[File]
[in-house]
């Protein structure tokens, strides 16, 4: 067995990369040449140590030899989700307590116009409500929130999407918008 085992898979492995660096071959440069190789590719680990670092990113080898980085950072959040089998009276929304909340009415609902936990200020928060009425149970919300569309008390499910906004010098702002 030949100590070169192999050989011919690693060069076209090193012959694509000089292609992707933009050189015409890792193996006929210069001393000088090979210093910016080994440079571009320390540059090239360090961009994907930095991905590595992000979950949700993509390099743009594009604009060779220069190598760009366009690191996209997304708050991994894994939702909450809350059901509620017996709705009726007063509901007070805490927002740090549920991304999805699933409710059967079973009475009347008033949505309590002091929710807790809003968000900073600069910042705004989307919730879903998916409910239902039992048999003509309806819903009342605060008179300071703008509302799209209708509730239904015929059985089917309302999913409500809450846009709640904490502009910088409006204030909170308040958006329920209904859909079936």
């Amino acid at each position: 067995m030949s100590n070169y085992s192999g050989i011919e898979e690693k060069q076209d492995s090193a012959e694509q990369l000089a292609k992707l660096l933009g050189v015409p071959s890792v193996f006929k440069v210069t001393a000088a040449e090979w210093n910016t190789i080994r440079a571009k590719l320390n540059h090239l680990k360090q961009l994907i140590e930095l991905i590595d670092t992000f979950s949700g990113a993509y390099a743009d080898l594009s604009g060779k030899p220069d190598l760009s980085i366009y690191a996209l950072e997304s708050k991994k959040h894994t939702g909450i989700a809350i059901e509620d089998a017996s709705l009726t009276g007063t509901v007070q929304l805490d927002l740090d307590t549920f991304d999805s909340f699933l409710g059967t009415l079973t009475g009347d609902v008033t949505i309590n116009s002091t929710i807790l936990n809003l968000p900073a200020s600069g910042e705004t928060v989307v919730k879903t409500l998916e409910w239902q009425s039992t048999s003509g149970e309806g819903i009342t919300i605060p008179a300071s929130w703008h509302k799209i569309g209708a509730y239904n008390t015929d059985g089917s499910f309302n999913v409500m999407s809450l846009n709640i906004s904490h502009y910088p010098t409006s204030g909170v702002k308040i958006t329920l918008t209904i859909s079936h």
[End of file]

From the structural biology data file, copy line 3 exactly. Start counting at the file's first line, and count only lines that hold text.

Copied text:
């Amino acid at each position: 067995m030949s100590n070169y085992s192999g050989i011919e898979e690693k060069q076209d492995s090193a012959e694509q990369l000089a292609k992707l660096l933009g050189v015409p071959s890792v193996f006929k440069v210069t001393a000088a040449e090979w210093n910016t190789i080994r440079a571009k590719l320390n540059h090239l680990k360090q961009l994907i140590e930095l991905i590595d670092t992000f979950s949700g990113a993509y390099a743009d080898l594009s604009g060779k030899p220069d190598l760009s980085i366009y690191a996209l950072e997304s708050k991994k959040h894994t939702g909450i989700a809350i059901e509620d089998a017996s709705l009726t009276g007063t509901v007070q929304l805490d927002l740090d307590t549920f991304d999805s909340f699933l409710g059967t009415l079973t009475g009347d609902v008033t949505i309590n116009s002091t929710i807790l936990n809003l968000p900073a200020s600069g910042e705004t928060v989307v919730k879903t409500l998916e409910w239902q009425s039992t048999s003509g149970e309806g819903i009342t919300i605060p008179a300071s929130w703008h509302k799209i569309g209708a509730y239904n008390t015929d059985g089917s499910f309302n999913v409500m999407s809450l846009n709640i906004s904490h502009y910088p010098t409006s204030g909170v702002k308040i958006t329920l918008t209904i859909s079936h």